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Head of UK’s MI6 stuck between competitive and security concerns on Huawei

By Jules Wang February 18, 2019, 7:45 am

The chief of United Kingdom’s Secret Intelligence Service is weighing multiple concerns in contemplating whether Huawei equipment should be excluded from the nation’s 5G network build-out.

Alex Younger, attending the Munich Security Conference, told reporters in a rare public briefing that a decision about the telecom supplier isn’t purely an “in or out” affair.

“What I want is a proper conversation about this because it’s not inherently desirable that any piece of significant national infrastructure is provided from a monopoly supplier,” Younger said.

The MI6 leader also said he was not being pressured by ally nations in the Five Eyes intelligence exchange. The US has deemed Huawei equipment as a threat as it may be compelled to allow the Chinese government a “backdoor” through the encryption on its network equipment. Australia, having banned Huawei’s involvement in its 5G networks, purportedly found the company accessing a network featuring its equipment. Meanwhile, Canada is also struggling with a potential Huawei ban on its 5G network while New Zealand already has.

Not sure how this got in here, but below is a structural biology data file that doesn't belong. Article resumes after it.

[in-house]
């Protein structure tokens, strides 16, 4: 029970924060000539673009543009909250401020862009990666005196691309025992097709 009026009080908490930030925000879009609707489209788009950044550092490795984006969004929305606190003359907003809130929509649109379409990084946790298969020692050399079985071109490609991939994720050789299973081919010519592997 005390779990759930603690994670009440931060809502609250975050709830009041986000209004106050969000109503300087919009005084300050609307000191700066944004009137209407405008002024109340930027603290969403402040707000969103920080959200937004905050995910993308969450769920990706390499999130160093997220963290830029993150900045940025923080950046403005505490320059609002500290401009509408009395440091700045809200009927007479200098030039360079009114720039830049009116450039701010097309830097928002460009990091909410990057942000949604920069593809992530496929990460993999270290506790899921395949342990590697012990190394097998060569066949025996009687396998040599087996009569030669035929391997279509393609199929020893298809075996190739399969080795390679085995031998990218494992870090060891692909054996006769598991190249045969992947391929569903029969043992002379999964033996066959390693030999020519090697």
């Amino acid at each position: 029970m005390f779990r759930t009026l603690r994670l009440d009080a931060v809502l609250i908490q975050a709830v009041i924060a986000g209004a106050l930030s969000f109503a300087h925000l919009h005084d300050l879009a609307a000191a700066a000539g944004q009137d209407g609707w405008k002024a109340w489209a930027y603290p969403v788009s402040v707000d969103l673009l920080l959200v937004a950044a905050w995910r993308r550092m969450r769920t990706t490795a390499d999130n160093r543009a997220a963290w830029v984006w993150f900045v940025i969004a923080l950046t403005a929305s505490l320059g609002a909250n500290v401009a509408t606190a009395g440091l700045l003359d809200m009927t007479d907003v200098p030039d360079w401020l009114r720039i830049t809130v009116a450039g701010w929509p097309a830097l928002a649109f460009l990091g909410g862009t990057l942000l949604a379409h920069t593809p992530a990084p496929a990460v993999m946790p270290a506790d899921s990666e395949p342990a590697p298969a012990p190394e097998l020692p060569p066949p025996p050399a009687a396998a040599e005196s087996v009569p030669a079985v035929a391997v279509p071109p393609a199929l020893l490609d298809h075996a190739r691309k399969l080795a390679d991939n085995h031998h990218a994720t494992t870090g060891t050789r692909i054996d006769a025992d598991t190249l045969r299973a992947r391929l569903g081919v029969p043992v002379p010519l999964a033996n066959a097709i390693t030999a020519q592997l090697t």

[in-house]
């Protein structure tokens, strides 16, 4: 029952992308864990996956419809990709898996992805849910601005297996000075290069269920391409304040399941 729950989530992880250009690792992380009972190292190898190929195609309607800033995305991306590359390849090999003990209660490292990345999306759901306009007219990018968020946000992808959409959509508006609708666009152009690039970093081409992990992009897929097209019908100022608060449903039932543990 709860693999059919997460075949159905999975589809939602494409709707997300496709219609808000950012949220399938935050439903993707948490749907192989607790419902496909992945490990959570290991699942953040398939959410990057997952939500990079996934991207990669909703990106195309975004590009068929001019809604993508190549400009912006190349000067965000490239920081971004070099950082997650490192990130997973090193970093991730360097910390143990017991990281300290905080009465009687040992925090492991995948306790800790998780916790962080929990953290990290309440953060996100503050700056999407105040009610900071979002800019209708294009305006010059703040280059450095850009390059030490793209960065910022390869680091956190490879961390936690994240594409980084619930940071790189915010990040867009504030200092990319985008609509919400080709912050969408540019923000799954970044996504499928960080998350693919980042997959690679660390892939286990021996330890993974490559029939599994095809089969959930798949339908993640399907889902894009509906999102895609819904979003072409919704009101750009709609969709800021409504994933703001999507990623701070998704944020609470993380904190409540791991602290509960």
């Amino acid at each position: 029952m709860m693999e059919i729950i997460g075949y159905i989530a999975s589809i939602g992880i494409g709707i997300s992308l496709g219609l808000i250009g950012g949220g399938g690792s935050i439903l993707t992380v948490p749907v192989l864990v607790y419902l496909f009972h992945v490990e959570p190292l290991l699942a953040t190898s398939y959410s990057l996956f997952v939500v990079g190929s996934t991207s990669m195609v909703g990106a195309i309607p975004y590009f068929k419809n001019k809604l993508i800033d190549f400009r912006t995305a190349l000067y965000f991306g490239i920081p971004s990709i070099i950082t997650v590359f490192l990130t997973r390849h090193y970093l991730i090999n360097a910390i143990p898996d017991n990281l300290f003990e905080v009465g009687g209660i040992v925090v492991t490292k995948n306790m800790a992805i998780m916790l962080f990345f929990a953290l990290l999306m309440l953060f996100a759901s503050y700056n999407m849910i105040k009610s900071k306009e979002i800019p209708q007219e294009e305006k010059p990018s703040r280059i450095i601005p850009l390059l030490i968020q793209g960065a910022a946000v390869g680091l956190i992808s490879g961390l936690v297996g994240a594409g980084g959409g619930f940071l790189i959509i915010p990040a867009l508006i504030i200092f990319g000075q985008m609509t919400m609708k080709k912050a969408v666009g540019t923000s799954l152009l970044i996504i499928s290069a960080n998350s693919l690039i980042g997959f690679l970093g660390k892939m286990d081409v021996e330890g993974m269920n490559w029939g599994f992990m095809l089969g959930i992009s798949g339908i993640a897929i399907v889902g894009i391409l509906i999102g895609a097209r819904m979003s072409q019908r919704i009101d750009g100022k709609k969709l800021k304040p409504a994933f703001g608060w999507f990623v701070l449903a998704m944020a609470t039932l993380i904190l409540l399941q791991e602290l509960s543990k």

BT stated in December that it would be excising Huawei equipment from its existing cellular network and not include new Huawei equipment for its 5G network.

Huawei has been putting on a charm offensive to many governments and has denied all charges of keeping security loopholes open. As carriers continue to roll-out 5G, Nokia may become the primary consideration for equipment tenders.


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